It cannot be denied that there are many plus points to social networking sites, such as Facebook and Twitter, in terms of keeping up with breaking news and results in sporting events, yet, what is not an advantage about such sites are the ignorant, narrow-minded comments flippantly thrown about in reference to sportsmen and women. This has come to my attention particularly during this year’s Wimbledon, in which Britain’s number one, Andy Murray, and, former Women’s number one, Serena Williams, have found themselves placed directly in the firing line.
As I write this, Murray has just beaten Jo-Wilfried Tsonga in four sets to become the first male British finalist in Wimbledon since 1938; you would think the majority response to this historic achievement would be one of patriotism and praise, however, ashamedly there are too many British people gunning for Murray to lose. The hatred for Murray has been thriving ever since his throw-away comment about not wanting the England football team to win the 2006 World Cup, which was, as usual, hijacked and taken out of context by the tabloid media for the sake of a few divisive headlines. Although, so what if Murray didn’t want England to win?! It can be guaranteed that the majority of Englishmen relish in the failure of Scottish football, both on a domestic and national level. This can be seen quite clearly in the relenting snipes and jibes from south of the border at Scotland’s failure to reach the finals of an international tournament since 1998. In the Untied Kingdom, football, with the exception of team GB in the up and coming London Olympics, has always been divided by country. Whereas, when Andy Murray takes to the court, he is representing Great Britain, therefore it is a crying shame that a British sportsman reaching such a quintessentially British sporting final not be met with unrelenting and overwhelming celebration and compliment; instead he is scorned for being the stereotypical ‘dour faced Scotsman’. Isn’t it about time the tiresome and backward cliché of ‘British when he wins, Scottish when he loses’ be dropped for some genuine patriotism and unconditional support for once.
His reluctance to crack a smile has always been a main critique for the Murray-hating bandwagon, and, yes, admittedly, it would be a more pleasant if he had a more jovial demeanour, but does it really matter?! We have Rafael Nadal and Roger Federer, who as two of the current biggest names in male tennis, have become major sporting personalities that have to some extent gained more British-based support than Andy Murray has. Nadal has flaunted his six-pack in a music video with Columbian songstress Shakira, while Federer has featured in many advertising campaigns for Lindt chocolate, Gillette and Nike to name just a few. They have both capitalised on their place in the sporting world and turned themselves into commercialised brands and celebrities. Murray is not as well liked as his two fellow sportsmen for his relative dullness and monotony, but I argue there should be due credit for Murray for keeping himself to himself, and not milking his name and position for everything its worth. In the current commercial climate, everything is about money, power and celebrity status, even in sport, yet Murray just wants to be judged for his sporting talent, so, as obvious and simple as this may sound, can we not just keep sport to being about sport.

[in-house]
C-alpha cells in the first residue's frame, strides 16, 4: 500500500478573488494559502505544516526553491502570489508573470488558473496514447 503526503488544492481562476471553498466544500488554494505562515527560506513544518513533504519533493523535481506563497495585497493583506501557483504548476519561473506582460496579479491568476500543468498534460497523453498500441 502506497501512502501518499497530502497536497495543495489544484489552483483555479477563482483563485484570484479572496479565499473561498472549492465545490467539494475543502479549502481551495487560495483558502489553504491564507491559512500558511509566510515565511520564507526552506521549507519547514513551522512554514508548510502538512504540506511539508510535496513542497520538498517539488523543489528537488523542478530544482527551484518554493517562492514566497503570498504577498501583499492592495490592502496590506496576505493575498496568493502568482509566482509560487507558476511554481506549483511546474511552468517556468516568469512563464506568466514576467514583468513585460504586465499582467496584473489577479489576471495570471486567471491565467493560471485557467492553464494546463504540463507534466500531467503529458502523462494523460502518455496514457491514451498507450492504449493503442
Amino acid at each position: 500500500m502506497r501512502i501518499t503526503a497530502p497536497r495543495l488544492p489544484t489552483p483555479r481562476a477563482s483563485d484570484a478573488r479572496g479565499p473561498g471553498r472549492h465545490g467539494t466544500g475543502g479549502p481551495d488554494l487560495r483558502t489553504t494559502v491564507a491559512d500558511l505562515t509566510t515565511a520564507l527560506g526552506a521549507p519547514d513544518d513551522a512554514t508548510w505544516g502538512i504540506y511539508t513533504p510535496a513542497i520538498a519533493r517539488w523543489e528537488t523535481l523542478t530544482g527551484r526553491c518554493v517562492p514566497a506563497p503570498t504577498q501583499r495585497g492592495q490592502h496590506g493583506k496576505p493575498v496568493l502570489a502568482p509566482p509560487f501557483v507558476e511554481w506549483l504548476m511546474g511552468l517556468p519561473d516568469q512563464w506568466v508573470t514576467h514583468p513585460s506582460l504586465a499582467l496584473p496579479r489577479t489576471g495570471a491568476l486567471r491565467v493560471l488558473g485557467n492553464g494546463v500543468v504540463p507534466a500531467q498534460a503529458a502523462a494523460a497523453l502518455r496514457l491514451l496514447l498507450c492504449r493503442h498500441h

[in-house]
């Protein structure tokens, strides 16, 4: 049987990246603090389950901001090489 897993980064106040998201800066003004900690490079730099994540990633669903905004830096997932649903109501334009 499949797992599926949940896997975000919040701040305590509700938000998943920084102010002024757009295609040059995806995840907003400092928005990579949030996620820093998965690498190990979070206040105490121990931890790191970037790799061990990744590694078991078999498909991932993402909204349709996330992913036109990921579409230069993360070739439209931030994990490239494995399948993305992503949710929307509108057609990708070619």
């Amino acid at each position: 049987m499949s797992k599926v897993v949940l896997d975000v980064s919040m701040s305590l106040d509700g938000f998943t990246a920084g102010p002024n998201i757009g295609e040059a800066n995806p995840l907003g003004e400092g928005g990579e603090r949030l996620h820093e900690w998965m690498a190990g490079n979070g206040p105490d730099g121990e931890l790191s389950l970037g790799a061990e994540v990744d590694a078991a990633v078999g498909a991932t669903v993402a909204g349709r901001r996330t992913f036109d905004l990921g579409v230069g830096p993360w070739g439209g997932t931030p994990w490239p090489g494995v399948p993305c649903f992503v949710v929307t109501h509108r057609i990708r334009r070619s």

Now, let us turn to Serena Williams, who has come under a constant barrage of abuse for her physique and aggressive demeanour. Comments about Serena Williams as being overly masculine are incredibly disparaging, and, similar to the criticism aimed at Andy Murray, are completely irrelevant and antagonistic to the very essence of the sport. She is a formidable female sportswoman who has trained back to the pinnacle of her game, so, why instead do I have to see so many offensive tweets about her appearance, and not her incredible power? Tellingly, Anna Kournikova, was one of the most well- known female tennis players, despite never winning a single WTA title. It doesn’t take a genius to work out that she was so well-known and liked for her girl-next-door demeanour and blonde, blue-eyed good looks. In contrast, Serena Williams, who has a staggering twenty-seven Grand Slam titles to her name, is more famous for the negative press she receives, rather than her dominance in the game. Quite ironically, the established bad boy of tennis, John McEnroe, who has even used his well-known bad temper for commercial gain in an advertisement for car company Seat Altea, has criticised Serena Williams for lack of respect and humility. Granted, Williams could be more humble in victory, but the criticism she receives is not balanced or fair especially when we see so many aggressive male players, such as the Russian Marat Safin, being praised for being ‘not just a contender but a champion’ by, funnily enough, McEnroe himself. Why should Williams be stigmatised for not being what some males want the typical female to be: mellow and mild.
If both Williams and Murray win their respective finals this weekend, I really do hope I have to see less of the insular and blinkered views that I have been seeing recently when I login to Twitter and Facebook. They should be applauded for their success and sheer skill rather than unfairly judged on aspects of themselves outside of what matters: their sporting talent.